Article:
It has been two months since China announced a previously unknown virus had been identified as the cause of a new outbreak in the city of Wuhan. In the weeks since then, the coronavirus — now called SARS-CoV2 — has raced around the globe, igniting major outbreaks in Iran, South Korea, Italy, Japan and now, it seems, Seattle.
There are still many, many questions about this virus and the disease it causes, Covid-19. But in a matter of mere weeks, a number of features of the disease have come into focus, through extraordinarily rapid sharing of research.
“Eight weeks into Covid-19, there’s quite a lot that we are learning,” Maria Van Kerkhove, who heads the World Health Organization’s emerging diseases and zoonoses unit, said in a recent interview. (Zoonoses are diseases that jump to people from animals.)
Kerkhove spoke to STAT after returning to the agency’s headquarters in Geneva after two weeks in China, where she was part of an international mission to learn about China’s response to its outbreak.
You can read the mission’s report on the WHO’s site. But interviews with Kerkhove and others help illuminate some of the most interesting findings. Of note: For now, they pertain to the outbreak in China. Some may change as the virus spreads to locations that use different approaches to try to limit its spread.
People are infectious really early in the course of their disease.
When the world saw a SARS outbreak in 2002-2003, one of the reasons it could be contained was because people were most infectious about seven days after they started to be sick — by which point they were generally already in isolation and their contacts were in quarantine. The same has been true in the case of some other related viruses. But Van Kerkhove said early studies on Covid-19 suggest people who have contracted the coronavirus are emitting, or “shedding,” infectious viruses very early on — in fact sometimes even before they develop symptoms.
“We do know from shedding studies that people can shed in the pre-symptomatic phase,” Van Kerkhove said, adding that while the data are still preliminary “it seems that people shed more in the early phases rather than the late phases of disease.”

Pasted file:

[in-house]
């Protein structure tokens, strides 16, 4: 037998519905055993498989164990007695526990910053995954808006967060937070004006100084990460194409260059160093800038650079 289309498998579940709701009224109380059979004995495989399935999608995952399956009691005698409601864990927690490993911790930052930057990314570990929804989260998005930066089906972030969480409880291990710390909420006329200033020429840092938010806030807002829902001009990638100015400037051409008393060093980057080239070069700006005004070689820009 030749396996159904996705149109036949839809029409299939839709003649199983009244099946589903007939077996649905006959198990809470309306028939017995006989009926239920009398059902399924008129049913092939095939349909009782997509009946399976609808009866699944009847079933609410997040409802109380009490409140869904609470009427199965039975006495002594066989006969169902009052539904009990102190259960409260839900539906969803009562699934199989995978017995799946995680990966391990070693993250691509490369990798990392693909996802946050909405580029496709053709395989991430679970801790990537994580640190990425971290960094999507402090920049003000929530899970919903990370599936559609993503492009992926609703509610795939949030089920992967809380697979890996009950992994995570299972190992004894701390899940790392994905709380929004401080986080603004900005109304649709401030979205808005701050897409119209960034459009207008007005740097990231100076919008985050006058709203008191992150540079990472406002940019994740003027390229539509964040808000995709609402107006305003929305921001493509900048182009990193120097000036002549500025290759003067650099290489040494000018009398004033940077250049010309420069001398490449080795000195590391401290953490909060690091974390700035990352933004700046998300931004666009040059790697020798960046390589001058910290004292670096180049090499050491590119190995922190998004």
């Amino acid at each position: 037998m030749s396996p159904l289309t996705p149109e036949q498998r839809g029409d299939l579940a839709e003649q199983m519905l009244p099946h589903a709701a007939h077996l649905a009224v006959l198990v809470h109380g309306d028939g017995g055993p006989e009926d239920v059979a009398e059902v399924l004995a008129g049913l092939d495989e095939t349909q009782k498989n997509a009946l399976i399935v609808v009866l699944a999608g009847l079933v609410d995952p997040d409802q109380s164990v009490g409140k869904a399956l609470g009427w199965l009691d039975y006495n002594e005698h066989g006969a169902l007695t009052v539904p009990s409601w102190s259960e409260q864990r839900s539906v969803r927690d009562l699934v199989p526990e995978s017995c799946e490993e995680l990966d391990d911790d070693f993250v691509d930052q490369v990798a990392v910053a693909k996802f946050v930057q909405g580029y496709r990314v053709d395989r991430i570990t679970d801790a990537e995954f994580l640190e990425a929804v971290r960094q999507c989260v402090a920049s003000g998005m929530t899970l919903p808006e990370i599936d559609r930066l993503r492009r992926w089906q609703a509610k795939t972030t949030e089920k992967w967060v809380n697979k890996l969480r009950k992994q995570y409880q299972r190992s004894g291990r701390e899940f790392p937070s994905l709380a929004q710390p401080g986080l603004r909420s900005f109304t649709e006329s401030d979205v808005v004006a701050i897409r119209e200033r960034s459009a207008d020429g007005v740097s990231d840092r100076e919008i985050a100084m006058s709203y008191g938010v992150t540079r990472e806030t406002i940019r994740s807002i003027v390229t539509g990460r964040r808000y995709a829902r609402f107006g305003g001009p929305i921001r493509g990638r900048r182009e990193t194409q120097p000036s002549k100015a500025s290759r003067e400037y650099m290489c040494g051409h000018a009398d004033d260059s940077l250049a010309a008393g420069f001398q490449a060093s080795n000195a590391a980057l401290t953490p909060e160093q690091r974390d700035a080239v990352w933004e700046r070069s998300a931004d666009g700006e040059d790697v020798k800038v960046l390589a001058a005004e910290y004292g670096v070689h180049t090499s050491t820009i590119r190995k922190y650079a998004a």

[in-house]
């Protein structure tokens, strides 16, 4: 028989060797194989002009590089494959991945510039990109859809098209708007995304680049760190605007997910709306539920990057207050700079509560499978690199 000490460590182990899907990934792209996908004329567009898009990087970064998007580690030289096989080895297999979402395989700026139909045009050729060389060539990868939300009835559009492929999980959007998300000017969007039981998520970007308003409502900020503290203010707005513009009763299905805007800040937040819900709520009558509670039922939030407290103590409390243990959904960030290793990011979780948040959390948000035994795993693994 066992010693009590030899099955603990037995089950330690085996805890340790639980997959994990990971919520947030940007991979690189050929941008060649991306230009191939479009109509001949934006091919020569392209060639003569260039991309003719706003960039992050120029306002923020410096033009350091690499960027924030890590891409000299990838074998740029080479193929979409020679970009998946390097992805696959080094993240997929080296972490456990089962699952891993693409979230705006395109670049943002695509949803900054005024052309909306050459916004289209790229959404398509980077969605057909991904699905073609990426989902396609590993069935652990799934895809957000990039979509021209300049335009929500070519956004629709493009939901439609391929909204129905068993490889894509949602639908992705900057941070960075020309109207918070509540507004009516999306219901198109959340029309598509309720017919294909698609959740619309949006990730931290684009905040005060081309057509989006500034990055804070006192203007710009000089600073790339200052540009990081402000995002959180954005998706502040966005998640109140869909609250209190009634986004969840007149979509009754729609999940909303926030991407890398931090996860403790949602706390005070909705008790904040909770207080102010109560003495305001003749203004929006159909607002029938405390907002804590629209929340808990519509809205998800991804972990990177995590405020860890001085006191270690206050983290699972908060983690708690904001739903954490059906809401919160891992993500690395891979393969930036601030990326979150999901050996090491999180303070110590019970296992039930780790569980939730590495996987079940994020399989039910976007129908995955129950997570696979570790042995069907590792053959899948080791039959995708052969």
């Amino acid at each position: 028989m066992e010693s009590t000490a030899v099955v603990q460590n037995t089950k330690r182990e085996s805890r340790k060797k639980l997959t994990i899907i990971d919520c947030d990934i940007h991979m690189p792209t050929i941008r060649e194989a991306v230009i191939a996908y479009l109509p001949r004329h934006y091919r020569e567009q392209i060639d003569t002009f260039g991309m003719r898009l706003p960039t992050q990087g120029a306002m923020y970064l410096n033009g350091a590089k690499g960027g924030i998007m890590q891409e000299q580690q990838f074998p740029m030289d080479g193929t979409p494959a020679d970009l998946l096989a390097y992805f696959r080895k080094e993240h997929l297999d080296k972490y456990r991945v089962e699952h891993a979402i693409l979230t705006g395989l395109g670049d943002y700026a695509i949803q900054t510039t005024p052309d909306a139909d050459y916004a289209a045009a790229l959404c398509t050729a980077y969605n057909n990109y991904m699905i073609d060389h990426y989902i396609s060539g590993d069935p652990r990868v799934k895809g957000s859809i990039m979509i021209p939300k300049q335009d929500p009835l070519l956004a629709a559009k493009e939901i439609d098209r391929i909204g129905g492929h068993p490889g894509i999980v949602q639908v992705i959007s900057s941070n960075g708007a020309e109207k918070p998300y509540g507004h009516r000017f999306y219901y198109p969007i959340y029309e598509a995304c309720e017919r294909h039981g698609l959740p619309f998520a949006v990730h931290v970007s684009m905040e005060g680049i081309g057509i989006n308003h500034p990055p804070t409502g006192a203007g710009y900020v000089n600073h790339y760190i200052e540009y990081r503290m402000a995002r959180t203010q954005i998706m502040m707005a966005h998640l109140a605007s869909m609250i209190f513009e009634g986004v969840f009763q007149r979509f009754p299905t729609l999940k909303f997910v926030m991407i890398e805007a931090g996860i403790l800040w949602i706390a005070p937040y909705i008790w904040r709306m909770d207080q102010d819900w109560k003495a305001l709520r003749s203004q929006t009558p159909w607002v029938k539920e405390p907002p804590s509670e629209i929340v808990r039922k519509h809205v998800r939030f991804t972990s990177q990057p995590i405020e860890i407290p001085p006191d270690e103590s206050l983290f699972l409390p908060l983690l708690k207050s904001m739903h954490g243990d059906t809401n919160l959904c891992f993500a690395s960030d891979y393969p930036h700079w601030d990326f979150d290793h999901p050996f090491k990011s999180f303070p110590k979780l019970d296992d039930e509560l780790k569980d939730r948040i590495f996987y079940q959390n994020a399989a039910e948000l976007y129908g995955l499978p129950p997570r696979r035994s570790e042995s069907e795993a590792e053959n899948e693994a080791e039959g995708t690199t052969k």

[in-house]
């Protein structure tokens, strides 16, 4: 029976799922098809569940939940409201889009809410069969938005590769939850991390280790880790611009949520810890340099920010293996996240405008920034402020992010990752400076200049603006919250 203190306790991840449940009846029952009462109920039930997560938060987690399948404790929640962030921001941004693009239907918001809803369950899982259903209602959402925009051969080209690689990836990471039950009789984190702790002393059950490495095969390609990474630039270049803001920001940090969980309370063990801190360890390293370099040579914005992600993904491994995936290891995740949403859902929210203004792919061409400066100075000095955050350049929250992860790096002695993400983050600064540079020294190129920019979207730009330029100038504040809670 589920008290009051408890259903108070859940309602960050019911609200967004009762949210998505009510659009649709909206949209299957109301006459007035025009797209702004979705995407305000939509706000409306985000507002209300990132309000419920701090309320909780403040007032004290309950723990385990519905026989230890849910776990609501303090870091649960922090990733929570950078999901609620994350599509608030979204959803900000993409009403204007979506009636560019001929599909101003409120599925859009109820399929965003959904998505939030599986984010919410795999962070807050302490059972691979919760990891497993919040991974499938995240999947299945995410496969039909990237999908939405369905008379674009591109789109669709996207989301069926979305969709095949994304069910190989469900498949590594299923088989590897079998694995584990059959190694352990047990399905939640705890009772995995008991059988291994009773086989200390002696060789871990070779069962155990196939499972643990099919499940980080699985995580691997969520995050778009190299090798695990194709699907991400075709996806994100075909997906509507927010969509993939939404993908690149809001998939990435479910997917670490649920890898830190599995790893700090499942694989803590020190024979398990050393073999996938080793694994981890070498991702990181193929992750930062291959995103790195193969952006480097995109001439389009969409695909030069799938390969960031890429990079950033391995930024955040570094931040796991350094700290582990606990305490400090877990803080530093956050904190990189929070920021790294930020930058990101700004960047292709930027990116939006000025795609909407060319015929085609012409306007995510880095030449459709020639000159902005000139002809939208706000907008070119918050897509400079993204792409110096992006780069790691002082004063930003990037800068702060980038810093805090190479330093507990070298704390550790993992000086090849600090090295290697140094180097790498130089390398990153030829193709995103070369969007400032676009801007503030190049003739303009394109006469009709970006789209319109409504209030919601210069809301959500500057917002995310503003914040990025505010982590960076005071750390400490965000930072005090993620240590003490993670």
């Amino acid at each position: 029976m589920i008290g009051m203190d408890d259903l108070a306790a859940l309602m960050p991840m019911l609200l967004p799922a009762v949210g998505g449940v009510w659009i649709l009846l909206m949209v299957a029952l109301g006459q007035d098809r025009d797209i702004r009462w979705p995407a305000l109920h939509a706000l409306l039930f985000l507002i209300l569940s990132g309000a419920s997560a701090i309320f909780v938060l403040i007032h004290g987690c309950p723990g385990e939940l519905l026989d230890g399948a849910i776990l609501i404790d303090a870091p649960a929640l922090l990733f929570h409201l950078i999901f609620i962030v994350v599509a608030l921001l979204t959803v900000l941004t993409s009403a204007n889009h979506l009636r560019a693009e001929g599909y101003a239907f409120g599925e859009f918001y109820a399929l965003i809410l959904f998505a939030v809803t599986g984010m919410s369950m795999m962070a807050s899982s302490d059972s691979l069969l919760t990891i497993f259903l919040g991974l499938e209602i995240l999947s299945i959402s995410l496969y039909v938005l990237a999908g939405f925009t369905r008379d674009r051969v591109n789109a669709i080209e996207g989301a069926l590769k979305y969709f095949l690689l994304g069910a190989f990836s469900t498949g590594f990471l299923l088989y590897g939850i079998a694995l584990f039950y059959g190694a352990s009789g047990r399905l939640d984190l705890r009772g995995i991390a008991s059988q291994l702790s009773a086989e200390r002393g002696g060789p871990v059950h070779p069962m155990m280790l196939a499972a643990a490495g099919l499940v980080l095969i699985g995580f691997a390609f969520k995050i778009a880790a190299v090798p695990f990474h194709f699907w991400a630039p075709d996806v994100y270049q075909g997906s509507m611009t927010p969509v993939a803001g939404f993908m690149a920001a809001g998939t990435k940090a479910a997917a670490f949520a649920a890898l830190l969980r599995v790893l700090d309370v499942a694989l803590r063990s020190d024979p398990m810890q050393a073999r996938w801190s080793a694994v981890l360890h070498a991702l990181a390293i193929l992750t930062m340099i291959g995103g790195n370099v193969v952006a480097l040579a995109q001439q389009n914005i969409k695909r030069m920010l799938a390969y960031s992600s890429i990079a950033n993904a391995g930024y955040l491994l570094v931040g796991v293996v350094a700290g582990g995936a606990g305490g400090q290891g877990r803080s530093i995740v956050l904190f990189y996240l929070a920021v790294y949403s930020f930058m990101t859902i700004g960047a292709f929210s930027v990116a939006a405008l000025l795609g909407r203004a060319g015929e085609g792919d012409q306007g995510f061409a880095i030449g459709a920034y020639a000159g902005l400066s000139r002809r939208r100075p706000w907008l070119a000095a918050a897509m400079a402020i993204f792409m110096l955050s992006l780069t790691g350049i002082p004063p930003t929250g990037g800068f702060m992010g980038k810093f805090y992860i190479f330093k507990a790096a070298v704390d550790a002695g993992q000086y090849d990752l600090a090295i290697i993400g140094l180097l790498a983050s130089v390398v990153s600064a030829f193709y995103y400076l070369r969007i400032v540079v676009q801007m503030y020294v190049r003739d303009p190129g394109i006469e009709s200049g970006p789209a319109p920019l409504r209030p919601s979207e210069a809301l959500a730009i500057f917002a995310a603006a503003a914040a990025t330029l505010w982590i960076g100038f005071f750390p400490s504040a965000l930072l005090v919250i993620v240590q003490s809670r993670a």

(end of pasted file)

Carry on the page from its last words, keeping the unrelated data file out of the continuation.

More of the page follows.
If people can infect others before they know they themselves are ill, it makes it much more difficult to break the chains of transmission.
“If you are feeling a little bit unwell and you’re in your early stage of disease, you’re not necessarily in hospital. It takes a few days for you to develop more severe disease and you wouldn’t necessarily seek health care. So it does make sense in terms of what we’re seeing with the epidemiology” of the outbreak, Van Kerkhove said.
People can shed virus for weeks after they have recovered. But that doesn’t mean they are infectious.
There have been a number of studies that suggest Covid-19 patients may shed virus in stool or from their throats for some time after they’ve recovered. That naturally raises concerns about whether they are still infectious.
It’s too soon to draw that conclusion.
Testing for these viruses is based on what’s known as PCR — polymerase chain reaction. It’s a process that looks for tiny snippets of the genetic code of the virus in sputum from a throat or nasal swab, or in stool.
Finding that recovered patients are emitting virus fragments does not mean they are shedding whole viruses capable of infecting others. To determine if they are, scientists need to try to grow viruses from the sputum or stool of recovered Covid-19 patients, Van Kerkhove said.
The report from the WHO mission that traveled to China concluded that viable — i.e. potentially infectious — virus has been isolated from stool in some cases, but it questions whether that means much for spread of a virus that attacks the respiratory tract. Those mainly spread by coughs and sneezes.
Van Kerkhove said researchers should follow recovered patients over time to map out whether and how long they remain infectious, testing them at intervals of seven days, 14 days, and 21 days to see if they can grow virus from their sputum.
Truly asymptomatic Covid-19 infections are probably rare.
An early report on a cluster of cases in Germany caused a huge stir when the authors claimed a woman from China who was asymptomatic had infected several colleagues in Germany when she visited her company’s headquarters there.
It was later revealed the woman had had some symptoms while she was in Germany, but sloughed them off as jet lag. Despite that, the authors continue to describe her as having infected others before she became ill.